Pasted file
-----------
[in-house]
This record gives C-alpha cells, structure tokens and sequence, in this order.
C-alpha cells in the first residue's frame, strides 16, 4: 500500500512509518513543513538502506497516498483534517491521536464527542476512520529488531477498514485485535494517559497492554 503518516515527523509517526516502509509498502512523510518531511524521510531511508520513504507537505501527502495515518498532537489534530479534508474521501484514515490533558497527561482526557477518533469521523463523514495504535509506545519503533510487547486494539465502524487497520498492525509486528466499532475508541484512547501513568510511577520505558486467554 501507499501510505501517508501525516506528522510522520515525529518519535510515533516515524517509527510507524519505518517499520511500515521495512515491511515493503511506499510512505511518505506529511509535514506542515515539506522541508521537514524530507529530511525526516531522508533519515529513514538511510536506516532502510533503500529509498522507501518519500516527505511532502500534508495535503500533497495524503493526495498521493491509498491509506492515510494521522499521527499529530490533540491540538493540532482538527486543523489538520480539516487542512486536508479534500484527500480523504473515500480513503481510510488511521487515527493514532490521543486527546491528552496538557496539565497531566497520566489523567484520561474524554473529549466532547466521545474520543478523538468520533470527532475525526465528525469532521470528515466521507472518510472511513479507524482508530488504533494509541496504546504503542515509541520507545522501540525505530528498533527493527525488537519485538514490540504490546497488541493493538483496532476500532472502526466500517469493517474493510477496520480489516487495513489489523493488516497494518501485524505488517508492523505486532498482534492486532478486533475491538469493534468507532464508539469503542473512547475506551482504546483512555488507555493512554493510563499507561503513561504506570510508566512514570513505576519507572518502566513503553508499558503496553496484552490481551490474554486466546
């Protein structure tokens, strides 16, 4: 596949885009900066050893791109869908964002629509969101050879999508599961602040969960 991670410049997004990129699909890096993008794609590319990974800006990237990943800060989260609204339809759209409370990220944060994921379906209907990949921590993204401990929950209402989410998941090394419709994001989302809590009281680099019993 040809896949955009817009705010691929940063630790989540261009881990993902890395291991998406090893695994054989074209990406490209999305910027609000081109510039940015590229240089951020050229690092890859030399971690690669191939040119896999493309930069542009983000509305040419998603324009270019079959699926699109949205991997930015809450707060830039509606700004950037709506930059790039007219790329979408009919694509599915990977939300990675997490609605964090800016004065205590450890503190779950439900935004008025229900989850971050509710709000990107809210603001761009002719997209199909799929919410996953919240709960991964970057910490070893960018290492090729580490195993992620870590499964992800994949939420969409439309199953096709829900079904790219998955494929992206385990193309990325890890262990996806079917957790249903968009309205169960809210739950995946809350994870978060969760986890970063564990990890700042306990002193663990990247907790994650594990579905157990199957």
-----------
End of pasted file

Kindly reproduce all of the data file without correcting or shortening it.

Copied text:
[in-house]
This record gives C-alpha cells, structure tokens and sequence, in this order.
C-alpha cells in the first residue's frame, strides 16, 4: 500500500512509518513543513538502506497516498483534517491521536464527542476512520529488531477498514485485535494517559497492554 503518516515527523509517526516502509509498502512523510518531511524521510531511508520513504507537505501527502495515518498532537489534530479534508474521501484514515490533558497527561482526557477518533469521523463523514495504535509506545519503533510487547486494539465502524487497520498492525509486528466499532475508541484512547501513568510511577520505558486467554 501507499501510505501517508501525516506528522510522520515525529518519535510515533516515524517509527510507524519505518517499520511500515521495512515491511515493503511506499510512505511518505506529511509535514506542515515539506522541508521537514524530507529530511525526516531522508533519515529513514538511510536506516532502510533503500529509498522507501518519500516527505511532502500534508495535503500533497495524503493526495498521493491509498491509506492515510494521522499521527499529530490533540491540538493540532482538527486543523489538520480539516487542512486536508479534500484527500480523504473515500480513503481510510488511521487515527493514532490521543486527546491528552496538557496539565497531566497520566489523567484520561474524554473529549466532547466521545474520543478523538468520533470527532475525526465528525469532521470528515466521507472518510472511513479507524482508530488504533494509541496504546504503542515509541520507545522501540525505530528498533527493527525488537519485538514490540504490546497488541493493538483496532476500532472502526466500517469493517474493510477496520480489516487495513489489523493488516497494518501485524505488517508492523505486532498482534492486532478486533475491538469493534468507532464508539469503542473512547475506551482504546483512555488507555493512554493510563499507561503513561504506570510508566512514570513505576519507572518502566513503553508499558503496553496484552490481551490474554486466546
């Protein structure tokens, strides 16, 4: 596949885009900066050893791109869908964002629509969101050879999508599961602040969960 991670410049997004990129699909890096993008794609590319990974800006990237990943800060989260609204339809759209409370990220944060994921379906209907990949921590993204401990929950209402989410998941090394419709994001989302809590009281680099019993 040809896949955009817009705010691929940063630790989540261009881990993902890395291991998406090893695994054989074209990406490209999305910027609000081109510039940015590229240089951020050229690092890859030399971690690669191939040119896999493309930069542009983000509305040419998603324009270019079959699926699109949205991997930015809450707060830039509606700004950037709506930059790039007219790329979408009919694509599915990977939300990675997490609605964090800016004065205590450890503190779950439900935004008025229900989850971050509710709000990107809210603001761009002719997209199909799929919410996953919240709960991964970057910490070893960018290492090729580490195993992620870590499964992800994949939420969409439309199953096709829900079904790219998955494929992206385990193309990325890890262990996806079917957790249903968009309205169960809210739950995946809350994870978060969760986890970063564990990890700042306990002193663990990247907790994650594990579905157990199957």